OAKLAND (KRON) — Oakland’s city council unanimously passed an ordinance Tuesday night that bans the use of facial recognition technology by city agencies, including law enforcement.
Oakland joins San Francisco in passing legislation that bans use of the surveillance technology.
San Francisco was the first city to pass such legislation back in May.
Oakland’s ordinance is similar to San Francisco’s.
It was first introduced in May by City Council President Rebecca Kaplan.
In a draft of the legislation, Kaplan said:
Face recognition technology runs the risk of making Oakland residents less safe as the misidentification of individuals could lead to the misuse of force, false incarceration, and minority-based persecution.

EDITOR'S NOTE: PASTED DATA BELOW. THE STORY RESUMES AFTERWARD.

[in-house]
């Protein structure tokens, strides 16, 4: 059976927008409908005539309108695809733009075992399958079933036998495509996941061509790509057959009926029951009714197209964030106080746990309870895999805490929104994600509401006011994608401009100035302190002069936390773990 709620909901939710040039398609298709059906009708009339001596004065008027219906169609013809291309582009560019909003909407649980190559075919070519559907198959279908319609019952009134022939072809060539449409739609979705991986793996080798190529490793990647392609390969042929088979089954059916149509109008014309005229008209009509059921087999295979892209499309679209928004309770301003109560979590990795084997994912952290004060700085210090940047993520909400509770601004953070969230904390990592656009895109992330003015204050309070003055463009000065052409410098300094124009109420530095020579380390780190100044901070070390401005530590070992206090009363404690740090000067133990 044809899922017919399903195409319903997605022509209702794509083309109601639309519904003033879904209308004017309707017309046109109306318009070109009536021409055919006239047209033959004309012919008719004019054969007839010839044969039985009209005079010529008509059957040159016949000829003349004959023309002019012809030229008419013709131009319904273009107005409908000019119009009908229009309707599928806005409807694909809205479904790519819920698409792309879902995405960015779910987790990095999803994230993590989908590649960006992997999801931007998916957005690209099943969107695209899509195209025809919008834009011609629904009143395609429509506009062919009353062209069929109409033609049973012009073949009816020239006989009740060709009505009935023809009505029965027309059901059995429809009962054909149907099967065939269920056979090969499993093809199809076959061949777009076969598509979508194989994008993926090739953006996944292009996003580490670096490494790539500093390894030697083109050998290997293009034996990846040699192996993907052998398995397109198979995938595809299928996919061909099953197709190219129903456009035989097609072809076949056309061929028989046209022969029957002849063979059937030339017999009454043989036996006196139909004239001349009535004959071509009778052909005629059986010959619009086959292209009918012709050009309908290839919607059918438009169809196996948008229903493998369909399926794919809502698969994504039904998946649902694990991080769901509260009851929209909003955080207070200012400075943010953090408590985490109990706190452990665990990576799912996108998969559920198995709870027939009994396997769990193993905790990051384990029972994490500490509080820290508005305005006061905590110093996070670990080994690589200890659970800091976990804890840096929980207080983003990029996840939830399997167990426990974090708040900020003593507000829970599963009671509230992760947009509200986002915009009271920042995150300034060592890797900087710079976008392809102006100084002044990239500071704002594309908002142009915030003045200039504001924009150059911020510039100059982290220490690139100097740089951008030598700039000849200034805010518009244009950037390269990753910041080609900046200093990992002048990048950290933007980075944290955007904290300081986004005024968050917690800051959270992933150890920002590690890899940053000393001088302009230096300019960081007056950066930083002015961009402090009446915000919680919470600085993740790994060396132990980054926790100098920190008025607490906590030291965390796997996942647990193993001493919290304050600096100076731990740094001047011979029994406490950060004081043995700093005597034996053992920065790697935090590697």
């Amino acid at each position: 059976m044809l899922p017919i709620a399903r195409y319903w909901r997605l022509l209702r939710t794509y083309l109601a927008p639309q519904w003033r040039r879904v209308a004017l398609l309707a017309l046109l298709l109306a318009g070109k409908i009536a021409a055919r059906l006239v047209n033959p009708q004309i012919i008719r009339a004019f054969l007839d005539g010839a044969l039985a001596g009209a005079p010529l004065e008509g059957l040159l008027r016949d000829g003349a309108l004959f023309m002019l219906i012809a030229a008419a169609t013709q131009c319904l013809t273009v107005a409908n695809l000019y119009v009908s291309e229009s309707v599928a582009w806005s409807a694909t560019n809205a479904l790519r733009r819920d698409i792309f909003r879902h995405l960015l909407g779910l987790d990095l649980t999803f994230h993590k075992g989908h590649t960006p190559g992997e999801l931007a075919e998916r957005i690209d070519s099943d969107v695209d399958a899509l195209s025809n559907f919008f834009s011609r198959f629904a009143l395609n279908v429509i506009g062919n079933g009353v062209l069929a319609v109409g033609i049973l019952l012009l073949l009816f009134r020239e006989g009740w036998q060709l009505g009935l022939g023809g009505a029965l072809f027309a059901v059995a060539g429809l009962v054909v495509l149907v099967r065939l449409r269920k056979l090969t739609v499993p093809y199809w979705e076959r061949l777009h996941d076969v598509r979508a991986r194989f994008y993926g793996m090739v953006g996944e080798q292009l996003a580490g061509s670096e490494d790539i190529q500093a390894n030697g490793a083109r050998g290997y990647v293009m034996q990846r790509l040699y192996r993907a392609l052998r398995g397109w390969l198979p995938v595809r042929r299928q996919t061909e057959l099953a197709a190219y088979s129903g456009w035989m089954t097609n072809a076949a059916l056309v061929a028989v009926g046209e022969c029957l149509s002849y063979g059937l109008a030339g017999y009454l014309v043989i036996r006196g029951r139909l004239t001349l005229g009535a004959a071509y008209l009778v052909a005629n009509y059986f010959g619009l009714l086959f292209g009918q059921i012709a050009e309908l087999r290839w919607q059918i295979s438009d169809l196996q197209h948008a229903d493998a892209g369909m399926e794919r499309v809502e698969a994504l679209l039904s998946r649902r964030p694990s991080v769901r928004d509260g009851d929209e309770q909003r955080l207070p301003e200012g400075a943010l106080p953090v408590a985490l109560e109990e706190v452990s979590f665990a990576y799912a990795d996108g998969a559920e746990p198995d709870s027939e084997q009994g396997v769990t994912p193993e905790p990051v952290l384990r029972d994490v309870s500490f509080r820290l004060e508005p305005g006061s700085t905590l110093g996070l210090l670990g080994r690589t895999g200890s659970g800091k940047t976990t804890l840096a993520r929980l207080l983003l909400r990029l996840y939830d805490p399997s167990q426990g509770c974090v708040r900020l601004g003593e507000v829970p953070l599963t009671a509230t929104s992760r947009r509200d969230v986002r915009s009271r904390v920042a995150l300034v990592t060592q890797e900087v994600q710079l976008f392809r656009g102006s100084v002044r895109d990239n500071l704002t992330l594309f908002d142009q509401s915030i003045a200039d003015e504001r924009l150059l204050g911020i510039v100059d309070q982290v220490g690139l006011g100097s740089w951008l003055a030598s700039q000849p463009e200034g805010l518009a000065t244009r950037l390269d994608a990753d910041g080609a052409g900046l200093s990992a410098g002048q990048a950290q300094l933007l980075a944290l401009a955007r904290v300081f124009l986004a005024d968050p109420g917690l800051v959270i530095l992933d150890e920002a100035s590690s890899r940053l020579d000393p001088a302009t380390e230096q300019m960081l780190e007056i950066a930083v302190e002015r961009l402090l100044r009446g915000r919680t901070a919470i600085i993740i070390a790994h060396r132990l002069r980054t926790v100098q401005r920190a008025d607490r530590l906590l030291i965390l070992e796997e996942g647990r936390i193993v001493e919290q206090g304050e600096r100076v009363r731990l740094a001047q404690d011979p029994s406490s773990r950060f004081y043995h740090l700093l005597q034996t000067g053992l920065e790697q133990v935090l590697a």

Government agencies in the U.S. have used such technology for years to search databases for suspects, according to the Associated Press.
Supporters of the ban say the technology is invasive and facilitates bias while operating out of public site and gathering data.
Those against the ban say the technology helps catch criminals.
While Oakland’s ban was passed with full support of the city council, San Francisco’s ordinance passed one vote shy of unanimity.
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